"One last time, residents of North Gulfport have mustered to fight development of Mississippi State Port Authority property contaminated with lead and arsenic."
Reporter Kyle Bagenstose has impressed Society of Environmental Journalists’ awards judges three times in the last four years with his investigative and small-market beat reporting on local and regional issues in Pennsylvania. In our latest Inside Story Q&A, Bagenstose discusses his award-winning work as a beat reporter and his first-place investigative prize for a series on the cleanup of toxic firefighting chemicals from streams and aquifers around military bases.
The Biden administration has moved rapidly to reset energy and environment policies dramatically shifted by the Trump White House. But how quickly can such a reversal occur, what are the priorities and what are the critical pathways for change? To help sort out the latest news and track larger trends, SEJournal offers this overview and analysis, part of our extensive “2021 Journalists’ Guide to Energy & Environment.”
"Chris Wilkerson used to get phone calls in the middle of the night about poop."
"New international rules to tackle the “wild west” global trade in plastic, which has seen wealthy nations dump contaminated plastic waste on to poorer ones, will result in a cleaner ocean within five years, according to a UN transboundary waste chief."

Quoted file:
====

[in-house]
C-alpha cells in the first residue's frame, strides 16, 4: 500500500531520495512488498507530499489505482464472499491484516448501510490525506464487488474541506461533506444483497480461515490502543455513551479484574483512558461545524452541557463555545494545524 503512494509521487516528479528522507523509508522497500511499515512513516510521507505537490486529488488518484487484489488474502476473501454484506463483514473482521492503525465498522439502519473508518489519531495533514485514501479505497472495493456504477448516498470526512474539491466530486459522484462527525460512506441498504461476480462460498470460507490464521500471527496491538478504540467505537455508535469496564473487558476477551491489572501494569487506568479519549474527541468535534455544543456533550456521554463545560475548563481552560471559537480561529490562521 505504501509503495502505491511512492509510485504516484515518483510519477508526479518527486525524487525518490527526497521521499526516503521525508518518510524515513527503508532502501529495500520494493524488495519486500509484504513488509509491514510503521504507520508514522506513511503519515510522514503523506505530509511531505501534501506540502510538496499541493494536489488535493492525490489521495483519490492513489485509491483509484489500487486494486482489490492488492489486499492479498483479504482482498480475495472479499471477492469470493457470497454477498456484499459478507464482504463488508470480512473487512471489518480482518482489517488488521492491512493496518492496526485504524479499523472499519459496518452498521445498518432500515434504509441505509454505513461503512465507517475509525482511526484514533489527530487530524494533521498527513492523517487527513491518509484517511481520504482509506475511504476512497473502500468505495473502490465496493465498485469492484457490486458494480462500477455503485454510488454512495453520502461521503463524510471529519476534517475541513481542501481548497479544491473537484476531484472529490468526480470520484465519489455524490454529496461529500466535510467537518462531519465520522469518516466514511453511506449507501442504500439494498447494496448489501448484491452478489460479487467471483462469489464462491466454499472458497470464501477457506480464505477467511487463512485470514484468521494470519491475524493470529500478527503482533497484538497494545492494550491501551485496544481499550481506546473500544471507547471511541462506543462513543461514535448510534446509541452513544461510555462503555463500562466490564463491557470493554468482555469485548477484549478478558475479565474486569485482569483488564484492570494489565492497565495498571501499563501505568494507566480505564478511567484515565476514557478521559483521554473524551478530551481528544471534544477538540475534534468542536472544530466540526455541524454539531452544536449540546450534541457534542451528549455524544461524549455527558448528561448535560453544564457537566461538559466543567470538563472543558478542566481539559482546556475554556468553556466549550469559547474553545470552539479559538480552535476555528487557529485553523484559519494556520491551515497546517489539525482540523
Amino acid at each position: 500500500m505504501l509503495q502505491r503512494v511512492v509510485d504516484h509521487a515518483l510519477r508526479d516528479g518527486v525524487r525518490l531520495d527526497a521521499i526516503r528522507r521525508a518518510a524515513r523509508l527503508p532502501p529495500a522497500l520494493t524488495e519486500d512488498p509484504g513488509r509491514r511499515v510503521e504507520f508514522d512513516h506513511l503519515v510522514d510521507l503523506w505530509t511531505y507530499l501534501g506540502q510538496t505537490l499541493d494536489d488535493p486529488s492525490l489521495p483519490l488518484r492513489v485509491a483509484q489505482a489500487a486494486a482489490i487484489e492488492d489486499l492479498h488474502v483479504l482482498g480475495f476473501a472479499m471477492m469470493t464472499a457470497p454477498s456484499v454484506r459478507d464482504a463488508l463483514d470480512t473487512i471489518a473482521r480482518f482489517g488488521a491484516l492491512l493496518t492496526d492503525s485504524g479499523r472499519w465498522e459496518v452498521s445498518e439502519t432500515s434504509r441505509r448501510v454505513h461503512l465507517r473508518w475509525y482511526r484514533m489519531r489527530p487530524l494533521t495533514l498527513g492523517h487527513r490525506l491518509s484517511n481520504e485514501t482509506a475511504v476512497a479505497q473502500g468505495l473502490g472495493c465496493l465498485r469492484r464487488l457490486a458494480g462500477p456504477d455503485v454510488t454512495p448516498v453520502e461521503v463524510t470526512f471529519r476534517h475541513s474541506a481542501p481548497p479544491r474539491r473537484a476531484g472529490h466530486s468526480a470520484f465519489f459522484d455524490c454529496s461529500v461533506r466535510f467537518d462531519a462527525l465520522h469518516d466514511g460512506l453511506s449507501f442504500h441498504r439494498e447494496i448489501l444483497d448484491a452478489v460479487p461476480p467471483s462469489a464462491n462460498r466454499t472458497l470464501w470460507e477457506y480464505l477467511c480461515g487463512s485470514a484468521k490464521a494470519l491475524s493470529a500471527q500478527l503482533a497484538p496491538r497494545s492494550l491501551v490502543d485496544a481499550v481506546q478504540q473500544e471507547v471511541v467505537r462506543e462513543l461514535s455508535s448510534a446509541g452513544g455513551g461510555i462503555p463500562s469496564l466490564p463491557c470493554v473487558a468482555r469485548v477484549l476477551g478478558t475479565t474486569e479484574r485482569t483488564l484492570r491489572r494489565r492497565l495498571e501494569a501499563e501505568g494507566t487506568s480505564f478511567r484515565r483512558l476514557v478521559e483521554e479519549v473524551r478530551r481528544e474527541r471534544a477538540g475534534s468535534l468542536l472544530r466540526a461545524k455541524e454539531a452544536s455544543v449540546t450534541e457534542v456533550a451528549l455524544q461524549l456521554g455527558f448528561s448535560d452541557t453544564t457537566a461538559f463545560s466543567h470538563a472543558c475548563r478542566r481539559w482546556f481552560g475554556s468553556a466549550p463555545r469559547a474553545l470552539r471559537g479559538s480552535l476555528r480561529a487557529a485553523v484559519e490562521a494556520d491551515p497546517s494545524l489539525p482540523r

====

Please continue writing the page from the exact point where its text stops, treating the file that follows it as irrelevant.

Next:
As the incoming Biden administration prepares to re-engage on the global stage, environment-related treaties are high on the agenda. The latest Backgrounder, part of our 2021 Guide, takes a closer look at 10-plus top treaties, including those focused on climate change, biodiversity, plastics pollution, airplane emissions, the future of the Arctic and more.
The surging racial justice movement has reenergized aspirations to correct the environmental injustices that blemish countless underprivileged U.S. communities. The new TipSheet, another part of our 2021 Guide, scans the landscape of trouble spots, from urban to rural, industrial zones to Superfund sites. Plus, story ideas and reporting resources.
It’s been a half-century since the first Earth Day in 1970 and a new book from an old hand catalogues the advances and the setbacks in the decades since. BookShelf contributor Francesca Lyman reviews “You Can’t Fool Mother Nature: The Once and Future Triumph of Environmentalism,” and explores how a long view from a veteran environmentalist informs the field of environmental reporting.
The “underworld” of sewage treatment had fascinated one journalist for years. But it was only after winning a reporting grant that Christine Woodside had the luxury of spending dozens of hours to focus on how one old, malfunctioning plant left a local community appalled and angered. Woodside shares the details in the latest installment of SEJournal’s newest column, FEJ StoryLog.
"The Environmental Protection Agency (EPA) is declining to require oil and gas, coal, chemical and mining companies to have insurance to cover major spills and accidents."